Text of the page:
It has been a running joke in my family to comment the day before a sibling turns 18 that if they were planning on breaking any laws, now was the time. However jokingly this is suggested, it is nonetheless naive. The implication of being treated as a child by the justice system before turning 18 and, therefore, having a lighter punishment is misguided. Not only are adolescents in North Carolina considered adults in our justice system by age 16, but also, depending on the severity of the crime, children much younger than even 16 can be prosecuted, not by the Juvenile Court, but by the Criminal Court. This concept often calls into question our justice system’s concern for the well-being of minors.
Say, you are taken into custody here in North Carolina for underage drinking. You will immediately be assigned a court counselor who has 2 to 3 weeks to determine whether your case should be dropped or go to Juvenile or Criminal Court. If you are over 15 and you are not a first-time offender, there is a good chance you will be tried as an adult in the Criminal Court. If your crime is a more severe felony like murder, rape, or burglary, no matter how old you are or if it is a first offense, you can, and probably will, be sent to Criminal Court.
The main difference between the two is illustrated by the purposes they claim to serve. Juvenile Court is preferable for teens because its purpose is to rehabilitate, whereas Criminal Court serves to punish. There is and has been a lot of controversy about whether or not those under the age of 18 should ever be tried as adults. Commentators that condemn youths being tried as adults point out higher recidivism in these youths and note that these children will be put in temporary or permanent adult facilities that are unsuitable or possibly dangerous for children. Though this evidence is persuasive, we must consider cases such as that of North Carolina’s Raistlin Martin, age 17, who admitted in February to killing his sleeping grandfather with a hatchet. His actions were horrific and premeditated; this is an instance where grave measures are expected to be taken to ensure that a criminal comes to justice. On the one hand, there are those who say most adolescent minds are not developed enough to fully differentiate between right and wrong, and on the other, those who believe the age of the perpetrator is inconsequential when it comes to violent crimes. The issue of trying minors as adults is one of many public matters that cannot be solved with a blanket solution. Due to the broken society we live in, misconduct is not uncommon, and each case is unique.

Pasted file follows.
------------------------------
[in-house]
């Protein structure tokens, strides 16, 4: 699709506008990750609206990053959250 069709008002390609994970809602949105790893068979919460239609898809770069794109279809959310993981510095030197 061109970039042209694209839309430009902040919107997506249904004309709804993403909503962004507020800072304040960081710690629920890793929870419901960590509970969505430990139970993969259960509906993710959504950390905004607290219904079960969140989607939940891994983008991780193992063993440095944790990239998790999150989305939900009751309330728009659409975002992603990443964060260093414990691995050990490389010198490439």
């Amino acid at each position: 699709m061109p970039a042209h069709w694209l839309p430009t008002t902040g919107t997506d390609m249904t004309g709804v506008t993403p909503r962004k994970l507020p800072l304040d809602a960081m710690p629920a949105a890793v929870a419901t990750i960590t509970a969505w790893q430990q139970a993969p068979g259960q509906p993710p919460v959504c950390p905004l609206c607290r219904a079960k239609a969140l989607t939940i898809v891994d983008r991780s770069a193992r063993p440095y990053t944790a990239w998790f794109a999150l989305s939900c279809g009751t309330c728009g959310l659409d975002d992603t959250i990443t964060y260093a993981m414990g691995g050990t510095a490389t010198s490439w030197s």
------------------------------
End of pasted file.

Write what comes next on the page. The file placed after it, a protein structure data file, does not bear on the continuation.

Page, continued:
However one views the justice system, on the whole, it is evident that our government is highly interested in protecting its youths. The Juvenile Court system itself was implemented due to the knowledge that the majority of minors are highly impressionable and still developing mentally. Additionally, the determination to foster community-conscious members of society has spurred the implementation of an institution called Teen Court. Minors who, in Juvenile Court, have pleaded guilty to minor, first-time offenses can choose to be sentenced by a jury of their peers (justice for teens by teens). Teen volunteers take on the role of jurors, lawyers, and judges to determine an appropriate sentence (conditions like community service, letters of apology, or instructive courses). Teen Court exemplifies the Juvenile Court’s mission: to cultivate growth over condemnation. A friend of mine who formerly acted as a Teen Court juror described to me a case he served on where a sixteen-year-old was sentenced for shooting strangers with a BB gun. A mere week after his sentencing, the sixteen-year-old was invited to join the Teen Court jury, where he served alongside my friend to continue the cycle of rehabilitation. Teen Court offers a small-scale illustration of both the educational purpose of Juvenile Court and potential severity of Criminal Court, both of which serve our citizens and our government.